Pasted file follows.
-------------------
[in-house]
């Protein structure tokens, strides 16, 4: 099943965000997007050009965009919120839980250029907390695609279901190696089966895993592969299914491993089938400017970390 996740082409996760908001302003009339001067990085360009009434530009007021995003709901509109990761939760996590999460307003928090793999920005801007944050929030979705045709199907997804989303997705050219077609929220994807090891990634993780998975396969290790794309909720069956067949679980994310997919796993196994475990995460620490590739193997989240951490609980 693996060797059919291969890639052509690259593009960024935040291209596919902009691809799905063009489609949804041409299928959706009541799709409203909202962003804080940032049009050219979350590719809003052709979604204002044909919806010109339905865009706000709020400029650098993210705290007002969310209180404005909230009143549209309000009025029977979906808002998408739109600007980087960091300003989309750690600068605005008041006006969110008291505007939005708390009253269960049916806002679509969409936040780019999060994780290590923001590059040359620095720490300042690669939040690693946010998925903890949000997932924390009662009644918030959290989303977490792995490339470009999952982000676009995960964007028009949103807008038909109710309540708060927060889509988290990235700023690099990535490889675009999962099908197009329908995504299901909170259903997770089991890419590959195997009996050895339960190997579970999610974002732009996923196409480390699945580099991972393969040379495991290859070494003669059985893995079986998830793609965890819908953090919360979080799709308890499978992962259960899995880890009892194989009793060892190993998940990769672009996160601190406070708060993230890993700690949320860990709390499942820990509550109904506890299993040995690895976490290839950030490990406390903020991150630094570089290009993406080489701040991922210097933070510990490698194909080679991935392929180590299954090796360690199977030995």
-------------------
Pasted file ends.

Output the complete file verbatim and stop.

[in-house]
């Protein structure tokens, strides 16, 4: 099943965000997007050009965009919120839980250029907390695609279901190696089966895993592969299914491993089938400017970390 996740082409996760908001302003009339001067990085360009009434530009007021995003709901509109990761939760996590999460307003928090793999920005801007944050929030979705045709199907997804989303997705050219077609929220994807090891990634993780998975396969290790794309909720069956067949679980994310997919796993196994475990995460620490590739193997989240951490609980 693996060797059919291969890639052509690259593009960024935040291209596919902009691809799905063009489609949804041409299928959706009541799709409203909202962003804080940032049009050219979350590719809003052709979604204002044909919806010109339905865009706000709020400029650098993210705290007002969310209180404005909230009143549209309000009025029977979906808002998408739109600007980087960091300003989309750690600068605005008041006006969110008291505007939005708390009253269960049916806002679509969409936040780019999060994780290590923001590059040359620095720490300042690669939040690693946010998925903890949000997932924390009662009644918030959290989303977490792995490339470009999952982000676009995960964007028009949103807008038909109710309540708060927060889509988290990235700023690099990535490889675009999962099908197009329908995504299901909170259903997770089991890419590959195997009996050895339960190997579970999610974002732009996923196409480390699945580099991972393969040379495991290859070494003669059985893995079986998830793609965890819908953090919360979080799709308890499978992962259960899995880890009892194989009793060892190993998940990769672009996160601190406070708060993230890993700690949320860990709390499942820990509550109904506890299993040995690895976490290839950030490990406390903020991150630094570089290009993406080489701040991922210097933070510990490698194909080679991935392929180590299954090796360690199977030995």